Dawn Catches A Glimpse Of Ceres’ North Pole
The spacecraft is finally leaving the asteroid's dark side. Let the science begin!
Out in the asteroid belt between Mars and Jupiter, Ceres is the largest unexplored rock in our solar system. The Dawn mission arrived in Ceres’ orbit back in March, but we have yet to see any great close-ups of the asteroid. That’s because the spacecraft’s trajectory brought it swinging around Ceres’ dark side for a little while. It’s still out there in the dark, but it’s getting closer to the light. That’s why the asteroid looks crescent-shaped in the latest and greatest images from Dawn, shown above.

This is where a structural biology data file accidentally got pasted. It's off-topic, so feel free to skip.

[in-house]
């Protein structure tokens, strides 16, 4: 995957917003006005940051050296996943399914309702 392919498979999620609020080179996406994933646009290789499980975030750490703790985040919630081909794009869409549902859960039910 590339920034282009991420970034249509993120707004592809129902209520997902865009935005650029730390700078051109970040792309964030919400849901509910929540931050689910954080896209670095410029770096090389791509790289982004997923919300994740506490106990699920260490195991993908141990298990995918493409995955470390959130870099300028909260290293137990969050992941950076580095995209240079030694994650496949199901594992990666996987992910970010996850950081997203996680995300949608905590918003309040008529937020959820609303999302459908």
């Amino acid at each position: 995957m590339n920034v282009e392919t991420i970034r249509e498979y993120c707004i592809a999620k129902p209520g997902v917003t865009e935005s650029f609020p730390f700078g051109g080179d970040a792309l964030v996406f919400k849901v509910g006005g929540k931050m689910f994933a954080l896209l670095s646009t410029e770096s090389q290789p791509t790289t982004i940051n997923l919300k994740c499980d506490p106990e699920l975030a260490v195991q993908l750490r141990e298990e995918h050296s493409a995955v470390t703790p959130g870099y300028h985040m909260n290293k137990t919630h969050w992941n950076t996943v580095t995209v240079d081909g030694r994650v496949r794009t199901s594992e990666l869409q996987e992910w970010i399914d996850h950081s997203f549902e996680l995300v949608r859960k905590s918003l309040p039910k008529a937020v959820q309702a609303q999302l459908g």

The photos above were snapped on April 10th from a distance of 21,000 miles. By April 23rd, the spacecraft will enter its first science orbit at a height of 8,400 miles. That’s when the Dawn will start collecting all of the really juicy data. The spacecraft will begin searching for water vapor from Ceres’ possible atmosphere and ice volcanoes, as well as sending back images of the asteroid’s surface in gorgeous, unprecedented detail.
Popular Science is covering the latest Dawn and Ceres news throughout the mission. Follow our complete coverage at popsci.com/ceres.